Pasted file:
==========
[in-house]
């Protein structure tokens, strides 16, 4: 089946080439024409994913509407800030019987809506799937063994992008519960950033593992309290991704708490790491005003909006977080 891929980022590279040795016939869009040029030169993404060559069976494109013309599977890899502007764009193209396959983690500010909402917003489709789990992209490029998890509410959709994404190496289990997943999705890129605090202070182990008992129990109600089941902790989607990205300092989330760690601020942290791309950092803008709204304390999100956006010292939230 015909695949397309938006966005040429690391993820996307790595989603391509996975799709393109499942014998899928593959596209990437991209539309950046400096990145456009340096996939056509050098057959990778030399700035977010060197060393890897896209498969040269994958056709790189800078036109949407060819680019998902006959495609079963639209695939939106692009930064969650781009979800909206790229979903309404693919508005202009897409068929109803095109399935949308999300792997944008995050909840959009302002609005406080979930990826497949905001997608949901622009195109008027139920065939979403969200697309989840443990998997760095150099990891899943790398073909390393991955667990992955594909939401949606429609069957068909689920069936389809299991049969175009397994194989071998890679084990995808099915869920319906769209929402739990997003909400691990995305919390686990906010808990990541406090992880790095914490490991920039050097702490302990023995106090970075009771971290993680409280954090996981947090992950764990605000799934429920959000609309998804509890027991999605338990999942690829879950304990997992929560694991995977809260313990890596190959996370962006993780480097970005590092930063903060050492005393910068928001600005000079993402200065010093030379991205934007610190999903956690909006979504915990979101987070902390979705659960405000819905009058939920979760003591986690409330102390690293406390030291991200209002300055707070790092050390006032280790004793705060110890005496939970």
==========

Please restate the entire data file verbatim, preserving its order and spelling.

[in-house]
């Protein structure tokens, strides 16, 4: 089946080439024409994913509407800030019987809506799937063994992008519960950033593992309290991704708490790491005003909006977080 891929980022590279040795016939869009040029030169993404060559069976494109013309599977890899502007764009193209396959983690500010909402917003489709789990992209490029998890509410959709994404190496289990997943999705890129605090202070182990008992129990109600089941902790989607990205300092989330760690601020942290791309950092803008709204304390999100956006010292939230 015909695949397309938006966005040429690391993820996307790595989603391509996975799709393109499942014998899928593959596209990437991209539309950046400096990145456009340096996939056509050098057959990778030399700035977010060197060393890897896209498969040269994958056709790189800078036109949407060819680019998902006959495609079963639209695939939106692009930064969650781009979800909206790229979903309404693919508005202009897409068929109803095109399935949308999300792997944008995050909840959009302002609005406080979930990826497949905001997608949901622009195109008027139920065939979403969200697309989840443990998997760095150099990891899943790398073909390393991955667990992955594909939401949606429609069957068909689920069936389809299991049969175009397994194989071998890679084990995808099915869920319906769209929402739990997003909400691990995305919390686990906010808990990541406090992880790095914490490991920039050097702490302990023995106090970075009771971290993680409280954090996981947090992950764990605000799934429920959000609309998804509890027991999605338990999942690829879950304990997992929560694991995977809260313990890596190959996370962006993780480097970005590092930063903060050492005393910068928001600005000079993402200065010093030379991205934007610190999903956690909006979504915990979101987070902390979705659960405000819905009058939920979760003591986690409330102390690293406390030291991200209002300055707070790092050390006032280790004793705060110890005496939970």